• Coding the “fire” effect. As you will see in my code, I tried various things to make it work. Also merging the potentiometer and the button required some thought, luckily, I including an analog in my initial trial with the button, so I had an idea of where to place the lines regarding the potentiometer.
  • Figuring out where everything should be was also very troublesome and required a lot of trial and error.
  • Recording with one hand while moving the know with the other


Note: in my actual circuit, I used white jumper wires for the OUTPUT of the LEDs, but that’s not the most visible color on TinkerCad so I assigned it the color gray.

Final Result:


// write the Arduino pin number of the LED
int ledPins[5] = {5, 6, 9, 10, 11};
int numLeds = 5;

//write the Arduino pin of the button, the state (off) 
int buttonPin = 2;
bool onOff = false;
//and set a variable to hold the previous state to off
bool previousButtonState = false;

//write  the Arduino pin of the pontentiometer, its initial value
int potentiometerPin = A0;
int potentiometerValue = 0;

//create a variable for the brightness of the pins
int brightness = 0;

void setup() {

  //set the mode  of the leds to Output
  for (int i = 0; i < numLeds; i++)
    pinMode(ledPins[i], OUTPUT);
  //set the button as Input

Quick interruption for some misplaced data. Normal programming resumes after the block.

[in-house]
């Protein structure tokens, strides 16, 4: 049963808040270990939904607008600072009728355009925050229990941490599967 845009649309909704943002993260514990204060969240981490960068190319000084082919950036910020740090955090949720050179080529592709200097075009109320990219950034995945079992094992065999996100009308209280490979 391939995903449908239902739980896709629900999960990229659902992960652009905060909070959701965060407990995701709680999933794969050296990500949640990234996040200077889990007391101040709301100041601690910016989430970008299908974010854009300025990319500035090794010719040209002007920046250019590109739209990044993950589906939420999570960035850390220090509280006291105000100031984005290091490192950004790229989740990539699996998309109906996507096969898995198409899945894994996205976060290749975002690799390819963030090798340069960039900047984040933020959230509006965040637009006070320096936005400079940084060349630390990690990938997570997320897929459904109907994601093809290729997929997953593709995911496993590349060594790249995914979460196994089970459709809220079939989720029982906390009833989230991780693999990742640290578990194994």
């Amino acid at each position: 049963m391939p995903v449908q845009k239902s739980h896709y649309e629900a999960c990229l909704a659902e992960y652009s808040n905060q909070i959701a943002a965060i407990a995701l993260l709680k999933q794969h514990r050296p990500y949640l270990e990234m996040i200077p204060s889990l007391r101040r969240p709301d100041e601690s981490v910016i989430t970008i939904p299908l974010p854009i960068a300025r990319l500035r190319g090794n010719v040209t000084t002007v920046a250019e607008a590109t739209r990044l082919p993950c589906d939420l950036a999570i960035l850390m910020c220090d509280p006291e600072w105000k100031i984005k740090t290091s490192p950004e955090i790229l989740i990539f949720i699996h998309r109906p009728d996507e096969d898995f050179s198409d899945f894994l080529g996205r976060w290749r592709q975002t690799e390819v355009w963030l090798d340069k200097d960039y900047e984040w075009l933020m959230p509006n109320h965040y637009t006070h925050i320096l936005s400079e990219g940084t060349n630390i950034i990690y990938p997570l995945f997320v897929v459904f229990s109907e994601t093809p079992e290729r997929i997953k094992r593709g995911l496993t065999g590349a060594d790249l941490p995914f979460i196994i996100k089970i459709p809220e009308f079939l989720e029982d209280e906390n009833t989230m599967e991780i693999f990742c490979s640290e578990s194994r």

pinMode(buttonPin, INPUT);

void loop() {
  //read if the button has been pressed
  int buttonState = digitalRead(buttonPin);

  //change onOff if there is a change in the button state
  if (buttonState == HIGH && previousButtonState == LOW)
    //onOff becomes the opposite of what it currently is
    onOff = !onOff;

  //if the circuit is on
  if (onOff)
    //read the value that the potentiometer is giving
    potentiometerValue = analogRead( potentiometerPin);

    //map the input of the potentiometer to values within the LED brightness spectrum
    brightness = map(potentiometerValue, 0, 1023, 0, 255);

    //for all the LEDs in the circuit,
    for (int i = 0; i < numLeds; i++)
      //turn on the led with a certain brightness
      analogWrite(ledPins[i], random(brightness));
      //originally I used random(200), but I found brightness to give me a better effect
      //this is what gives the lights the "fire" effect

      //Original Version of the fire effect
      //I used analog but without the input of the potentiometer to test if the "fire effect" works
      //analogWrite(ledPins[i], random(130) + 125);
  //if the circuit is off
    //for all the LEDs
    for (int i = 0; i < numLeds; i++)
      digitalWrite(ledPins[i], onOff);

  //assign the current button state as the previous before repeating the loop
  previousButtonState = buttonState;


  //Serial.println("onOff = " + onOff);
  //Serial.println("button State = " + buttonState);
  //Serial.println("previous  = " +  previousButtonState);

  //potentiometerValue = analogRead( potentiometerPin);
 // brightness = map(potentiometerValue, 0, 1023, 0, 255);

  //Trying Delay to give the 'treating' effect
    for (int i = 0; i < numLeds; i++)
      digitalWrite(ledPins[i], onOff);

      digitalWrite(ledPins[i], HIGH);
      // stop the program for <sensorValue> milliseconds:
      // turn the ledPin off:
      digitalWrite(ledPins[i], LOW);
      // stop the program for for <sensorValue> milliseconds:

      analogWrite(ledPins[i], random(brightness));
      //originally I used random(200), but I found brightness to give me a better effect